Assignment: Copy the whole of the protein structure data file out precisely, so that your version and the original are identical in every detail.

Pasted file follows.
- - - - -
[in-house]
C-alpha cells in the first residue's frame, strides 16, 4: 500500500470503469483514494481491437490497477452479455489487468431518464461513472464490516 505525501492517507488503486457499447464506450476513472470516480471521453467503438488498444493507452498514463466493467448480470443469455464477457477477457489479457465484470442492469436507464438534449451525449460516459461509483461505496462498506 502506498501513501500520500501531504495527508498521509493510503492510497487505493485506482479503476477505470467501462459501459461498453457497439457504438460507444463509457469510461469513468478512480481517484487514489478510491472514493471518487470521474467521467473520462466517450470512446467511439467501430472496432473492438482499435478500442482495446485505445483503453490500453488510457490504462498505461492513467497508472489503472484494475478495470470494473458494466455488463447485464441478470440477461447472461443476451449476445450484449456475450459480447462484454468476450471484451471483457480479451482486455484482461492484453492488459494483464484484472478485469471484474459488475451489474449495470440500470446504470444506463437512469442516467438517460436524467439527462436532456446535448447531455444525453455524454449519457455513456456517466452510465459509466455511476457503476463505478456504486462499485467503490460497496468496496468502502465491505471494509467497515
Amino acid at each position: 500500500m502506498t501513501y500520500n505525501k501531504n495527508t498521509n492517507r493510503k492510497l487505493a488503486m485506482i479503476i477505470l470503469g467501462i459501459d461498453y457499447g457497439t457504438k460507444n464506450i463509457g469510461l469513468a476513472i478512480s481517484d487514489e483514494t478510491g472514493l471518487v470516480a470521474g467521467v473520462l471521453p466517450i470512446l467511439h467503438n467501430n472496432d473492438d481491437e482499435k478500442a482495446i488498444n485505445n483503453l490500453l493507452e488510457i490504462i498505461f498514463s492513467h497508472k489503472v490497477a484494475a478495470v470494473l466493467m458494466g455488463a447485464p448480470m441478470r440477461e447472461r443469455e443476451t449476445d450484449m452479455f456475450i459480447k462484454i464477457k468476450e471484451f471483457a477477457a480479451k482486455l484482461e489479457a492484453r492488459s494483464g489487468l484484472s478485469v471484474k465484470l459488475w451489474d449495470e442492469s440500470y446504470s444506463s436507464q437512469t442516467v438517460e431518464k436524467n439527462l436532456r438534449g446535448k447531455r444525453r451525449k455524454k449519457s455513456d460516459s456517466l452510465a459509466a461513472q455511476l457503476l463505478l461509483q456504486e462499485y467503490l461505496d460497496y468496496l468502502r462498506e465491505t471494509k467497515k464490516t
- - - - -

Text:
[in-house]
C-alpha cells in the first residue's frame, strides 16, 4: 500500500470503469483514494481491437490497477452479455489487468431518464461513472464490516 505525501492517507488503486457499447464506450476513472470516480471521453467503438488498444493507452498514463466493467448480470443469455464477457477477457489479457465484470442492469436507464438534449451525449460516459461509483461505496462498506 502506498501513501500520500501531504495527508498521509493510503492510497487505493485506482479503476477505470467501462459501459461498453457497439457504438460507444463509457469510461469513468478512480481517484487514489478510491472514493471518487470521474467521467473520462466517450470512446467511439467501430472496432473492438482499435478500442482495446485505445483503453490500453488510457490504462498505461492513467497508472489503472484494475478495470470494473458494466455488463447485464441478470440477461447472461443476451449476445450484449456475450459480447462484454468476450471484451471483457480479451482486455484482461492484453492488459494483464484484472478485469471484474459488475451489474449495470440500470446504470444506463437512469442516467438517460436524467439527462436532456446535448447531455444525453455524454449519457455513456456517466452510465459509466455511476457503476463505478456504486462499485467503490460497496468496496468502502465491505471494509467497515
Amino acid at each position: 500500500m502506498t501513501y500520500n505525501k501531504n495527508t498521509n492517507r493510503k492510497l487505493a488503486m485506482i479503476i477505470l470503469g467501462i459501459d461498453y457499447g457497439t457504438k460507444n464506450i463509457g469510461l469513468a476513472i478512480s481517484d487514489e483514494t478510491g472514493l471518487v470516480a470521474g467521467v473520462l471521453p466517450i470512446l467511439h467503438n467501430n472496432d473492438d481491437e482499435k478500442a482495446i488498444n485505445n483503453l490500453l493507452e488510457i490504462i498505461f498514463s492513467h497508472k489503472v490497477a484494475a478495470v470494473l466493467m458494466g455488463a447485464p448480470m441478470r440477461e447472461r443469455e443476451t449476445d450484449m452479455f456475450i459480447k462484454i464477457k468476450e471484451f471483457a477477457a480479451k482486455l484482461e489479457a492484453r492488459s494483464g489487468l484484472s478485469v471484474k465484470l459488475w451489474d449495470e442492469s440500470y446504470s444506463s436507464q437512469t442516467v438517460e431518464k436524467n439527462l436532456r438534449g446535448k447531455r444525453r451525449k455524454k449519457s455513456d460516459s456517466l452510465a459509466a461513472q455511476l457503476l463505478l461509483q456504486e462499485y467503490l461505496d460497496y468496496l468502502r462498506e465491505t471494509k467497515k464490516t